Transforming the (Teacher) Educator Through Ecojustice and Decolonization

Meredith Joy Lemon


Transformative Inquiry (Tanaka, 2015) can be a methodological ally in critical education that addresses systems of oppression. Transformative Inquiry (TI) actively decenters institutional knowledge by placing one’s intuitions and embodied experiences and classroom observations on an equal footing with the academic literature. The process draws heavily upon Indigenous methodologies and pedagogies, specifically, relational accountability. This paper reports how using TI challenged the author’s previously held Western cultural beliefs around scientism and individualism. It also reports on selected experiences from the author’s teaching career, salient public pedagogy moments and conversations with fellow critical ecojustice educators that helped decolonize her thinking and made her more aware of eco-cidal neoliberal structures often overlooked, like the Janus-face of science. Data are still being collected as the research process is (and always will be) ongoing. However, initial results point to an increased understanding of unjust local power structures and habits of mind and the need for courage in pointing them out. These results also suggest the necessity of speaking out in allyship with oppressed groups who may not have a voice and using the author’s white privilege to make and hold space for everyone to be heard. This study is about how one scientist-turned-educator used TI to learn from and with others about how to decolonize her mind and unlearn Western, eco-cidal, neoliberal norms that have created the conditions for current socio-ecological crises.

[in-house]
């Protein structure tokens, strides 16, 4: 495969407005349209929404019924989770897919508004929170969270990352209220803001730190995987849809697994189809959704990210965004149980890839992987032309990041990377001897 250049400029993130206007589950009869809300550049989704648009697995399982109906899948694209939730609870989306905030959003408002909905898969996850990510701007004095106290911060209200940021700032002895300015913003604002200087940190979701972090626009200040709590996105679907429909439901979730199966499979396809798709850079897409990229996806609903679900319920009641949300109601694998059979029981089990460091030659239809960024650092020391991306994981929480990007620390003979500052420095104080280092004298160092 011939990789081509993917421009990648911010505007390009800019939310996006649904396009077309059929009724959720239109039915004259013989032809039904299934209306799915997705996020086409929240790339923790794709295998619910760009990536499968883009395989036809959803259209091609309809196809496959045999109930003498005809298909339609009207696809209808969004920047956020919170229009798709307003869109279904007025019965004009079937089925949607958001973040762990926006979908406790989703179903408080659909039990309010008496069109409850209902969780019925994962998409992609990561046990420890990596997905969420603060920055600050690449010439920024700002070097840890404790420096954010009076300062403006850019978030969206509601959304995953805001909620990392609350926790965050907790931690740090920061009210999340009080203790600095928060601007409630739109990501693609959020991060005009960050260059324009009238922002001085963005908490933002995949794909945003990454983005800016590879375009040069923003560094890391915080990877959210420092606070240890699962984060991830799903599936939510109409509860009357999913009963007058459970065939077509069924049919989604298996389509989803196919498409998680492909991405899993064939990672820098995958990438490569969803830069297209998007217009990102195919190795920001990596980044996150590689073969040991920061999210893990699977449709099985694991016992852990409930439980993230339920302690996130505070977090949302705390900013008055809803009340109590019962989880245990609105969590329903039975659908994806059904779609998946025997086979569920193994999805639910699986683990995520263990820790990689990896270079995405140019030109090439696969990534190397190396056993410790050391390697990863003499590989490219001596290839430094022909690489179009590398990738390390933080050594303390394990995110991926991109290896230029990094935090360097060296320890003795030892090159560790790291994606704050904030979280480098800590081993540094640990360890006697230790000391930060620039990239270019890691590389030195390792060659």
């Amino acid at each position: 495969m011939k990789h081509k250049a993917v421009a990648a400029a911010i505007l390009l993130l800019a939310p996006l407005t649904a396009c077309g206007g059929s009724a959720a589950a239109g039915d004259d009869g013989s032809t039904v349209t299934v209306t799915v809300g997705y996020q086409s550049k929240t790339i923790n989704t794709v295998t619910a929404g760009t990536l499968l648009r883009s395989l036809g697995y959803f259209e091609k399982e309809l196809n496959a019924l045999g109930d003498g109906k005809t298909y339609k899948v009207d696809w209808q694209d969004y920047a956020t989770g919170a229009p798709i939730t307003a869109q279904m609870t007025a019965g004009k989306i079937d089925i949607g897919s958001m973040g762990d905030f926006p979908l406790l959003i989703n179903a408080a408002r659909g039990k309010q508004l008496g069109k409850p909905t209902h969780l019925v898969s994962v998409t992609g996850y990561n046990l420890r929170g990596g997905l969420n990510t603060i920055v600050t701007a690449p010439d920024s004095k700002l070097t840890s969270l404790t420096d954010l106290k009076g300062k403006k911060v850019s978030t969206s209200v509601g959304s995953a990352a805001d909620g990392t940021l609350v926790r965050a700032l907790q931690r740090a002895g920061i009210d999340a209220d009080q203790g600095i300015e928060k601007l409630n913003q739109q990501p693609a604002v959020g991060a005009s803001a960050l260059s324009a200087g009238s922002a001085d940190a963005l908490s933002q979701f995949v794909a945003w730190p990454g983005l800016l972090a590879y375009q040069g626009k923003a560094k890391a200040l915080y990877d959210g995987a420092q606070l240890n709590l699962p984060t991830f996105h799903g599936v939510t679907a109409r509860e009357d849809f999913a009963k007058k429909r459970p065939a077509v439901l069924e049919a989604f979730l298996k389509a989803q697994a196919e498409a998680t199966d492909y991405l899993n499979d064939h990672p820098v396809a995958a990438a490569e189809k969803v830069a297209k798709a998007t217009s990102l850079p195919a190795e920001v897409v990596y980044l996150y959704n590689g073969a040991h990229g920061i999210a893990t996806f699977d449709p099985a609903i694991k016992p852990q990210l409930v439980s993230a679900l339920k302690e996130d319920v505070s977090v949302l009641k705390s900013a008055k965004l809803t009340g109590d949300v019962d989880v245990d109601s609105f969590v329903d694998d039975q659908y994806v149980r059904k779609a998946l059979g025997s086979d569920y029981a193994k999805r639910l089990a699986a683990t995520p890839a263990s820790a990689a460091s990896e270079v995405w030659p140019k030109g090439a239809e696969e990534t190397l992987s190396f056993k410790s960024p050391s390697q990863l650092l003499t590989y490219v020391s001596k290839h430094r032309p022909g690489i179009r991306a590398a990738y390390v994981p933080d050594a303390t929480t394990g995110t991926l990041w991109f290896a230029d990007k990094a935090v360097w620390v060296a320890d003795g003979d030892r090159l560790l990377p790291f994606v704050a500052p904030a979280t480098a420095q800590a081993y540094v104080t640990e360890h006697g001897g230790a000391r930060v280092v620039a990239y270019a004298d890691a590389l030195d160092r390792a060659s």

transformative inquiry; ecojustice; decolonization; ecofeminism; neoliberalism

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